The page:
James Hughes, also using Bauer’s (and Driver’s) diachronic approach (see 2.3.1), made a
syntactic survey of the BH verb forms appearing after various particles (e.g., (aSz, t.erem, (a7šer,
pen, kî, ( im) in the primary history (Genesis–2 Kings) (1955, see also 1962, 1970). Aside from
postulating that the prefix preterite appears in a wider number of syntactic settings than formerly
maintained (e.g., Blake 1951:74–75), Hughes’ theory is simply an a priori application of Bauer’s
It is our thesis that all the Imperfects in past time are vestiges of an old preterite tense of thepreformative type (which was found in two forms: yaqtulu and yaqtul) and are consequently foundin stereotyped constructions. They have been preserved simply because they are in construction withcertain particles and other elements. The preteritive use of the Imperfect is not restricted to instanceswith waw consecutive and other particles such as (aS z and t.erem: additional particles are also usedwith the Imperfect in a preterite sense. Also, we postulate that all Perfects in future time are straight(aoristic) future tenses and, like the Imperfects in past time, are to be regarded as archaisms. Thisfuturistic use harks back to the time when the old afformative verb qatil (qatal) was employed infuture situations. Hence the Perfect is found in future time in stereotypic construction with otherelements—not simply with waw consecutive but with other particles as well. It would seem then thatthe Zeitpunkt does come under consideration in an evaluation of the usage of the forms and isindicated by factors external to the verb. (1955:142–43)
O. L. Barnes, by contrast, rejected Bauer’s and Driver’s diachronic approach (see 2.3.1) and
collapsed the difference between the waw-prefixed forms and the non–waw-prefixed forms: qatal
and weqatal are synonymous, both denoting past tense (an event “already fulfilled before one’s
eyes”); yiqtol and wayyiqtol are likewise synonymous and denote present tense (an event “now
in the course of fulfillment”) (1965:7). The uniqueness of Barnes’ approach lies in how he
relates events to the viewpoint of the speaker in a way reminiscent of Bull relative tense model
(1960; see 220.127.116.11): an event may be temporally evaluated from multiple points in time, including
the actual present, or “positional present 1” in the actual past, or “positional present 2” in the
actual future (1965:131; cf. Bull’s schematic, fig. 1.2).
2.4.2 Jerzy K. Kury5lowicz
The linguist Jerzy Kury»owicz claimed that the verbal system of West Semitic (based on
19Kury»owicz’s model is difficult to categorize, as manifest in Binnick’s comment in one place that Kury»owicz’s
theory is “relative tense,” and in another, that he treats the Semitic “aspects” like “absolute time” (1991:438).
Kury»owicz’s own statements appear to employ both the concept of absolute tense and relative tense: “The only non-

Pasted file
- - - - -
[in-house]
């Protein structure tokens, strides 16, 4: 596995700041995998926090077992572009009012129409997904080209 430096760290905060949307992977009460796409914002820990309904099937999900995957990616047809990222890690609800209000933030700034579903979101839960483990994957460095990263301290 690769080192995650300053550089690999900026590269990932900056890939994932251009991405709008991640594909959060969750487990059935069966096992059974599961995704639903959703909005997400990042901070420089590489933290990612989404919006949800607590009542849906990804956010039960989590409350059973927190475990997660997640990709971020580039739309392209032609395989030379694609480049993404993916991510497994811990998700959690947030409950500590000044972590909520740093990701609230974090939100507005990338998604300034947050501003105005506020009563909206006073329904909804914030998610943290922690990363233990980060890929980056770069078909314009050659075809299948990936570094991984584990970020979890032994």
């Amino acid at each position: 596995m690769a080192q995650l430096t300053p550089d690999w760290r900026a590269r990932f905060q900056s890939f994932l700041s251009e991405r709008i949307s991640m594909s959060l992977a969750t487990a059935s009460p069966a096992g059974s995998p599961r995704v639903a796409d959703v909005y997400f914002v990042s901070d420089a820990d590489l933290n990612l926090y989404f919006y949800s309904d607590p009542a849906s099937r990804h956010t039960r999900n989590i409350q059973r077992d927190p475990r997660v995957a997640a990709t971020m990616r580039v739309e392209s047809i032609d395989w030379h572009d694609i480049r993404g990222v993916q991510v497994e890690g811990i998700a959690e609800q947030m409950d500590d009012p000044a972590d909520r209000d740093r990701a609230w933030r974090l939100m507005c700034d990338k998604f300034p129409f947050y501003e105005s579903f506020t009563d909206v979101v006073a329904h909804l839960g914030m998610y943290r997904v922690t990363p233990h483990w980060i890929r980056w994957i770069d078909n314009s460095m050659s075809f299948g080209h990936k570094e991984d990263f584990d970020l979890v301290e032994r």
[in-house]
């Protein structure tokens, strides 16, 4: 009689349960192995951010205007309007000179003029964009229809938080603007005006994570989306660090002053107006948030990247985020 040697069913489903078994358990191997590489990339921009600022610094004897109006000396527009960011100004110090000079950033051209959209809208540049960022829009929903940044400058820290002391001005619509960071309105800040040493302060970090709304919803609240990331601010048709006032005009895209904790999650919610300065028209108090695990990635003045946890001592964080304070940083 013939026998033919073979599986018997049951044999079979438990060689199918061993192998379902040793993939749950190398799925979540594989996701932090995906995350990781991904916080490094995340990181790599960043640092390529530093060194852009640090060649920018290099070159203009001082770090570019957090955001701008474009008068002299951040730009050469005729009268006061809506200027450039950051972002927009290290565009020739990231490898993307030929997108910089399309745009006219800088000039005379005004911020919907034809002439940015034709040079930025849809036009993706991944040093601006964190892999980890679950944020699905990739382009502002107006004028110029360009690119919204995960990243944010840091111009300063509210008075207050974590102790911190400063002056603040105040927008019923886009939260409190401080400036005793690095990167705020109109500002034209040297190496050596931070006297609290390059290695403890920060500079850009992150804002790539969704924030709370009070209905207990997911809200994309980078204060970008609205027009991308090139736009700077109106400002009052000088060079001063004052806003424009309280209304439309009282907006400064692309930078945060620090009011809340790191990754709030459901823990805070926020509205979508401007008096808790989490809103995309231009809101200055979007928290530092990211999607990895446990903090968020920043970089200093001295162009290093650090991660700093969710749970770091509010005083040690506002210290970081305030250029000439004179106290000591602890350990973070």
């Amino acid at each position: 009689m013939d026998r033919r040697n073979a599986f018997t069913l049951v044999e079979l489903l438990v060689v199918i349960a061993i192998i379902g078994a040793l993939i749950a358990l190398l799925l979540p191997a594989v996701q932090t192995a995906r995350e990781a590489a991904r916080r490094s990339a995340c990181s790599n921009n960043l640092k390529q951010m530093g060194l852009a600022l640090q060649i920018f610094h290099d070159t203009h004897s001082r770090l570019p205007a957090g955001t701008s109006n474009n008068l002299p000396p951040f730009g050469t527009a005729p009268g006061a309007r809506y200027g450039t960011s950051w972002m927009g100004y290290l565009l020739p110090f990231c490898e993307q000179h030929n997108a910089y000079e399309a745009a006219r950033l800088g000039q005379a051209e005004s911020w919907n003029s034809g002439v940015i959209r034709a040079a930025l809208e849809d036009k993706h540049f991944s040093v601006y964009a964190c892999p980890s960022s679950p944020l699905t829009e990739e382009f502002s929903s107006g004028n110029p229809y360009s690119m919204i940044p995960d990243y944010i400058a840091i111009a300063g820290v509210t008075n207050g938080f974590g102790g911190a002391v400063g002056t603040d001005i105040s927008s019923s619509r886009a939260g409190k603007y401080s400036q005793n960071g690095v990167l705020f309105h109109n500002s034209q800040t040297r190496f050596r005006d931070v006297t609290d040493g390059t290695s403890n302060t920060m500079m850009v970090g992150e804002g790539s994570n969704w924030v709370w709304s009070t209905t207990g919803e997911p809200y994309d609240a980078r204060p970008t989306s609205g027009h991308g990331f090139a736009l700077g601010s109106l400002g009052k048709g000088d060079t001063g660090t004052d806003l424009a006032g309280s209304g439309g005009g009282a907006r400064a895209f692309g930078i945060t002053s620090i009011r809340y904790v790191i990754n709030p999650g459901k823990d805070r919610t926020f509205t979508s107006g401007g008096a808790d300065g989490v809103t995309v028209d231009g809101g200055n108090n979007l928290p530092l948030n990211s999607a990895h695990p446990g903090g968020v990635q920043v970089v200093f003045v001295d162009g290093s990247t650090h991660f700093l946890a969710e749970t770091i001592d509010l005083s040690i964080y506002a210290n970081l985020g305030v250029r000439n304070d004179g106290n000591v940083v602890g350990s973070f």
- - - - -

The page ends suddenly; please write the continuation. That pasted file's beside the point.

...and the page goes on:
modal opposition of personal verb forms is yaqtulu : qatala equal to simultaneity (or non-anteriority) : anteriority,
tense being context conditioned” (i.e., relative tense) (1973:116); and “the relation pisze : pisa5l like that of il écrit
: il écrivait is an opposition of mere tense (simultaneity with the moment of speaking : simultaneity with a moment
of the past)” (i.e., absolute tense) (1973:114). His use of the labels “anteriority” and “simultaneity” for his tense
theory adds to the difficulties since they are also regularly applied to perfect and progressive viewpoint aspects,
respectively (see Bybee, Perkins, and Pagliuca 1994:54, 133–34; Binnick 1991:285–86).
20On the Prague School see Vachek 1992; on privative oppositions see Crystal 1991:277, and chap 1, n.23.
analyses of Classical Arabic and BH) is not primarily defined by aspect or tense: “A binary
system like Ar[abic] yaqtulu : qatala [and by relation BH yiqtol : qatal] excludes not only the
category of aspect, but also the category of tense. . . . The fundamental relation A [= yaqtulu] :
$ [= qatala] is neither one of aspect nor one of tense. Its correct definition is simultaneity (or
non-anteriority) versus anteriority” (1973:115). Kury»owicz’s rhetoric was an attempt to
distance his relative tense theory from the Slavic conception of aspect and the Indo-European
concept of tense (1973:118): “The primary meaning of yaqtulu is action simultaneous with the
moment of speaking; the primary meaning of qatala is action prior to the moment of speaking”
Kury»owicz utilized the Prague School concept of privative oppositions in his model.20 He
proposed a privative opposition between West Semitic *qatala and *yaqtulu: the former, marked
member expresses anteriority, and the latter, unmarked member neutrally expresses non-
anteriority or negatively expresses simultaneity (1972:80). While West Semitic can express the
same range of tense-aspect values as, for instance, Indo-European languages, these values are
context conditioned functions of the single morphological pair (1973:116). By contrast, most
Indo-European languages, like Latin, index the full range of tense-aspect values morphologically.
Kury»owicz illustrates the contrast between the West Semitic verbal system (using Arabic) and
Latin with the schemata in figure 2.2.